Military policy and maneuvers undertaken by Russia in recent months appear to indicate that Moscow has begun to feel threatened by China’s growing military strength, according to experts on Russian affairs.
Last July, for example, Russia conducted the most extensive military exercises in its history in the Far Eastern region. Moscow is also said to be contemplating deployment of the French-built amphibious assault ship Mistral in the Far East.
Russia’s official explanation remains that these actions are meant to counter the Japan-U.S. alliance in connection with the territorial dispute between Russia and Japan over the four northern islands that were occupied by the former Soviet Union immediately after the Pacific War as well as with the mounting tensions in and around the Korean Peninsula.
In the views of an expert, however, Russia’s buildup in the Far East is also intended to counter the rapidly expanding military might of China. Indeed, Russian officials responsible for security and military affairs do not hide their perception that Beijing has become a serious threat, the expert said.
Officially, Moscow denies that China is a potential threat, and endeavors to play the political game of promoting friendship with Beijing. As a result, any suspicion of China is excluded from Moscow’s public discussions on security and military strategies.
But the truth is that cracks have started to emerge in the seemingly solid ties between the two powers since around 2009, leading Russia to regard China as a “hypothetical enemy.” It is no longer possible to fully comprehend Russia’s military strategy, including nuclear strategy, without taking into account various factors related to China.
Its new national security strategy adopted in 2009, for instance, shows that the Kremlin has serious concerns about the increasingly influential roles being played by China in the multipolar world.
Furthermore, the military doctrine, revised last year for the first time in a decade, reflects Russia’s perception that while the chances of Russia entering a full-scale war with the West have lessened, the dangers of regional disputes along its borders have mounted. It is commonly accepted among experts in Russian affairs that the “borders” referred to are not the one with Georgia but rather the long boundary with China.
Last December, Russia integrated its Far East military district and part of its Siberia military district into the Vostok (eastern) military district, which covers Russia’s entire border with China. In addition, the headquarters for the new military district was shifted from Vladivostok on the Japan Sea coast, where the Pacific Fleet is based, to Khabarovsk further inland.
The only possible explanation for these changes is that Russia has considered the potential of border conflict with China. An expert on Russia’s security affairs says the expansion of China has become a serious threat to the Russia’s sparsely populated Far East.
Russia’s defense budget for 2011 is about 20 percent larger than 2010’s, with further increases expected in the years ahead. As detente with the U.S. and European countries progresses, what else would prompt Moscow to pursue arms expansion than threats it fears from China?
That Russia is distancing itself from China is also reflected in its policy toward North Korea. When North Korean Foreign Minister Pak Ui Chun visited Moscow in December, his Russian counterpart, Sergey Lavrov, said in an angry tone that the North’s bombardment of a South Korean island and killing of civilians “deserve condemnation.” He was referring to the shelling in November by North Korea of Yeonpyeong Island, which killed two South Korean marines and two civilians and injured 15 others.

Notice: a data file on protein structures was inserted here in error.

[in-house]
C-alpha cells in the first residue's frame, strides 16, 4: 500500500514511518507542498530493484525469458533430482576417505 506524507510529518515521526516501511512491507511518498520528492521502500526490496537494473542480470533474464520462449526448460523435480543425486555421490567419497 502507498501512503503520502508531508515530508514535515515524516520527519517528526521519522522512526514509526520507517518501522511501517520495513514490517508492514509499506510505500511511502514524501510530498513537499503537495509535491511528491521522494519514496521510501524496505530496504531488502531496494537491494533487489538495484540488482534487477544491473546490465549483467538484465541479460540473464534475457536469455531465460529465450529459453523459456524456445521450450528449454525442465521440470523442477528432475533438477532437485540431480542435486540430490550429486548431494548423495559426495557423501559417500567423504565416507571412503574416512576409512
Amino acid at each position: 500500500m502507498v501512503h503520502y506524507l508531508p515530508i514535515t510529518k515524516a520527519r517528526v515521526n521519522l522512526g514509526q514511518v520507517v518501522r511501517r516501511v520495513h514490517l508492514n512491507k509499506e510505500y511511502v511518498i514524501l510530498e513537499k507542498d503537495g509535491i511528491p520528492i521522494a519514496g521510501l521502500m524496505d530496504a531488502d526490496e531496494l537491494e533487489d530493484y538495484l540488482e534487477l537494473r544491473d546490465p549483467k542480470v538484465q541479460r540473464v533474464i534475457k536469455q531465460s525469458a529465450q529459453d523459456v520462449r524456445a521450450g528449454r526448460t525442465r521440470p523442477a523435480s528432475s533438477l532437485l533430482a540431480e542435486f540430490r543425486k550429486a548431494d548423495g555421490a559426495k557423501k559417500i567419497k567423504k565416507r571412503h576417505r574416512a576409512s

This is said to have been the first time that Russia has publicly reproached North Korea. A Russian diplomatic source said it represented Moscow’s de facto ultimatum to Pyongyang.
This shift of Russian policy with regard to North Korea has two aspects: One is the increasingly close relations between Russia and South Korea, especially in the joint development of natural resources. The other is the weakening relationship between Russia and China.
As its relations with the U.S. and Europe improve, especially with the U.S., Russia no longer sees the need to strengthen cooperation with China. Conversely, Moscow feels threatened by what it considers Chinese “overconfidence,” as exemplified by China’s stepping up its naval actions lately in international waters. To counter such moves, perhaps Russian leaders believe it makes more sense to work closely with the United States, Japan and South Korea.
Relations between Japan and Russia have been at a low point since Nov. 1, when President Dmitry Medvedev defied Japan and became the first top Russian leader to visit one of the four northern islands claimed by Japan but held by Russia.
Japan should realize it has a good opportunity to mend ties with Moscow by taking advantage of the growing rift between Russia and China. Japan should explain to Russia the importance of strategically working together.
Such a tactic is rarely used by Japan. South Korea, though, scored a big diplomatic victory by approaching the Kremlin in earnest and winning a major shift in the Kremlin’s attitude concerning North Korea.
Unfortunately, not many in Japan’s political and diplomatic circles think in this way. Indeed, the Japanese government is so preoccupied with one issue — the return of the northern islands to Japan — that Tokyo does not appear to recognize such an opportunity.
Russia is triggering a major shift in East Asian regional relations with potentially big repercussions. If Tokyo fails to take advantage of this, Japan could once again be left out of a global development.
This is an abridged translation of an article from the January issue of Sentaku, a monthly magazine covering Japanese political, economic and social issues.
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